Late in the afternoon, when the last sun beams were beginning to fade in the horizon, we were anxiously waiting in the immense Piraeus port, surrounded by a constant fuzz and crowds of tourists. Our ferry was of colossal dimensions, with several levels, destined for transporting vehicles, cargo, and passengers. After all cars and buses crept on the first level, it was finally time for the travelers to embark. And so we boarded on one of the most modern ferryboats in Europe, held by Minoan Lines. It was already nighttime when we stepped on the decks. We immediately headed towards the reception and checked into our four persons cabin, with bunk beds and bathroom.
We were nervously waiting for our ship to set sail and for the romantic ferry ride ahead, between the Piraeus port city and the Heraklion port in Crete. But the ancient city was just another quick stop on our way, as we were continuing our trip towards Crete the same day. Greece holds a well-developed network of ferryboats which connect all its small islands to the mainland. Opening up to the Saronic Gulf, Piraeus is the largest port city in Greece and one of the most important commercial ports of the Mediterranean. To make the most of our stay here, and make sure jet lag wouldn’t ruin our first days in Greece, JetLagFX came quite in handy.
Back on the ferryboat, everything around us seemed torn out from the pages of some science fiction book. Two words can perfectly characterize it all: modern and glamorous. The personnel greeted us with a smile. After leaving our luggage in our cabin, we set off exploring all the decks of the enormous ship. We visited saloons where passengers who did not make reservations for a cabin could sleep on the couches. We passed by luxurious restaurants, fast-foods, cafes, water pools, discos, and souvenir shops. The modern ferryboat was a small floating city which provided all commodities for a 12 hour ride over the Mediterranean.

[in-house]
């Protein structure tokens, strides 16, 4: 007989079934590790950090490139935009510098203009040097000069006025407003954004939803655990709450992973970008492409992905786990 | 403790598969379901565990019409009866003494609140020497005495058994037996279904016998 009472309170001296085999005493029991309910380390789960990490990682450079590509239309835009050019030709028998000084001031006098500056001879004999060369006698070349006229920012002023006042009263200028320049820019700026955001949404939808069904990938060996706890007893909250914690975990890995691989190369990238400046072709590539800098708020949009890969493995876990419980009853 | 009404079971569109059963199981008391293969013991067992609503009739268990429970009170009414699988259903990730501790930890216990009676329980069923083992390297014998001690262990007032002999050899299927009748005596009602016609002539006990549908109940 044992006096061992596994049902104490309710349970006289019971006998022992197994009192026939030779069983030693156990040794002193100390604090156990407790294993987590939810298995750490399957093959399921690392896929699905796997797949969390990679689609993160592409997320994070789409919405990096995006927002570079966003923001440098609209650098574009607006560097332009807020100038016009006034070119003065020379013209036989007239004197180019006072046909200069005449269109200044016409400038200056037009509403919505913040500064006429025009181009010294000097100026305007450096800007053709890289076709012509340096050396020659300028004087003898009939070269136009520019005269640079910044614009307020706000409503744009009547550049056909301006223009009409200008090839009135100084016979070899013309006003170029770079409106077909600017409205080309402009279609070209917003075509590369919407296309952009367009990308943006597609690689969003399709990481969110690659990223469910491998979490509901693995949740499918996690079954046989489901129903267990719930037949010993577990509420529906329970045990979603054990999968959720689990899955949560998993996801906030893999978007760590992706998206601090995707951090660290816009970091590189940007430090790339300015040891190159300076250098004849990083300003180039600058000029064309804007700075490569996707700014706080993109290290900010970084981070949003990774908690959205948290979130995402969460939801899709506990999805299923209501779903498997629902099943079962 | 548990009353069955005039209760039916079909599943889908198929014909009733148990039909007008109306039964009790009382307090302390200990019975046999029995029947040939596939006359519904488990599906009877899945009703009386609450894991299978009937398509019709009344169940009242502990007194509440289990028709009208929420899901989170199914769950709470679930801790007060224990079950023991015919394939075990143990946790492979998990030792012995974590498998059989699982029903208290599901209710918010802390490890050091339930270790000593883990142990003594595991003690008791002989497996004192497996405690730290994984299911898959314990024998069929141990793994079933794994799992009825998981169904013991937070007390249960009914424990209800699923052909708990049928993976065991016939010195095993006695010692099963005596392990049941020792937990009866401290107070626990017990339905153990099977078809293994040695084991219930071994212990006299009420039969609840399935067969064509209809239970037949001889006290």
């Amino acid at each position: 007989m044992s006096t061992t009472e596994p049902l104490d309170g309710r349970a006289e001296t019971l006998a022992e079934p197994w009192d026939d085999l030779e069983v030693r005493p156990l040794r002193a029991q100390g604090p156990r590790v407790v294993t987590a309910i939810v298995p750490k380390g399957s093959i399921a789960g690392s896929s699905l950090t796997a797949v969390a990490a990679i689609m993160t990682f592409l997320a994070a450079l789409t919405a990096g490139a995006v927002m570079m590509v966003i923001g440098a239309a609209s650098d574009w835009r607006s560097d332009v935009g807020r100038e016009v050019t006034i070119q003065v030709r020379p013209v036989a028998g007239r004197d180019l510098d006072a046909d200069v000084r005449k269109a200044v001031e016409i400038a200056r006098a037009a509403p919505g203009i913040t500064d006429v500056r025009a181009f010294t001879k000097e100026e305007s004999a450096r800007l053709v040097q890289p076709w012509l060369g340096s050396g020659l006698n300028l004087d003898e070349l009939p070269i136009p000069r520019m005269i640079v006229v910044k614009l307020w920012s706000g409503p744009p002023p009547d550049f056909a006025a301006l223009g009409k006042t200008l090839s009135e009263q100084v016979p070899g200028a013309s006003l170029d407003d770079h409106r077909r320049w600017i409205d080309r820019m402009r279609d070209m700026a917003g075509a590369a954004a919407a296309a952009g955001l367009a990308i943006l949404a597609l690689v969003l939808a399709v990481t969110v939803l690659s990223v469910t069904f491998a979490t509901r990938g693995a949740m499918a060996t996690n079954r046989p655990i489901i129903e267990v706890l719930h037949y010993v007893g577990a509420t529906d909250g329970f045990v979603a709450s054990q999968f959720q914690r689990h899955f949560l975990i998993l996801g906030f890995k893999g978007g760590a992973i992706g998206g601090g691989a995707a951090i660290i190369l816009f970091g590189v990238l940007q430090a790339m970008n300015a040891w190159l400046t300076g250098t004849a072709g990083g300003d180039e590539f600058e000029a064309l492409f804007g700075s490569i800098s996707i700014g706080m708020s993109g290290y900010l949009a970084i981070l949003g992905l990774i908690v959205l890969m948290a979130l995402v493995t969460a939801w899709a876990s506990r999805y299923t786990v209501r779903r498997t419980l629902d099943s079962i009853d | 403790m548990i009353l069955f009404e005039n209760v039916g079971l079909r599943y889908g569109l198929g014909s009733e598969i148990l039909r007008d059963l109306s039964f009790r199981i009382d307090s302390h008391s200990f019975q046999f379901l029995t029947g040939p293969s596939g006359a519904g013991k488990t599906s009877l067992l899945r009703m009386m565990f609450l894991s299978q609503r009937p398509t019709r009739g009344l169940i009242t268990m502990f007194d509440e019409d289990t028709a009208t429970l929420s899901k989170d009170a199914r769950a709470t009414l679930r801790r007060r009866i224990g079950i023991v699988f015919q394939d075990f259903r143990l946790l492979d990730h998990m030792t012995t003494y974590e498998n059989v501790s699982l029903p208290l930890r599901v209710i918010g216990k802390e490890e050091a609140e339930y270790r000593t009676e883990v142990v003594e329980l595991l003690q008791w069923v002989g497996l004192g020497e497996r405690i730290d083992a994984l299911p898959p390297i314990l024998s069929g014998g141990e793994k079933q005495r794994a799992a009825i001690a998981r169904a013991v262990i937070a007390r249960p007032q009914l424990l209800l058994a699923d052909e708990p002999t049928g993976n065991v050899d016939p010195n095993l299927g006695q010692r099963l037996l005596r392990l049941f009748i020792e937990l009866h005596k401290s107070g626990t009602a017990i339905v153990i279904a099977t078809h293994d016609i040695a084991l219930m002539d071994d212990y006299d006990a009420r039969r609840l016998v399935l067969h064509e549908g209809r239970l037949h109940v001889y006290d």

We waited for the restaurants to open, where a wide variety of traditional dishes waited to be tasted and savored. When looking at the menu we realized we were facing a great challenge. With so many delicacies at our disposal, it was virtually impossible to decide upon a single dish. We finally ordered Greek salad, fish, and baklava for dessert. Bellies full, we continued our investigations throughout the immense vessel.
It was already nighttime when we heard the captain giving order to set sail. We heard the engines start and felt the ship moving. It was after ten o’clock and we were sitting on a bench on the decks and watched as Piraeus port was moving farther and farther away from us. It was a magic moment which I relieve as I write these very words. As we moved away from the mainland, a spectacle of lights was unwinding before our eyes. Piraeus and the neighboring islands shone life in the middle of the night. Words are too poor to reproduce this wonderful image. It was after midnight that we finally left the bench and retired to our cabin. We had a long day ahead of us.
The ferry traveled the 300 km between Piraeus and Heraklion in less than eight hours. With sleepy eyes, we woke up the next morning approaching Crete. We set off toward the Lasithi plateau towards our first objective, the Cave of Zeus. The ferry ride across the Mediterranean between the mainland and the small exotic islands is a must do, a unique experience and an ineffaceable souvenir from Greece.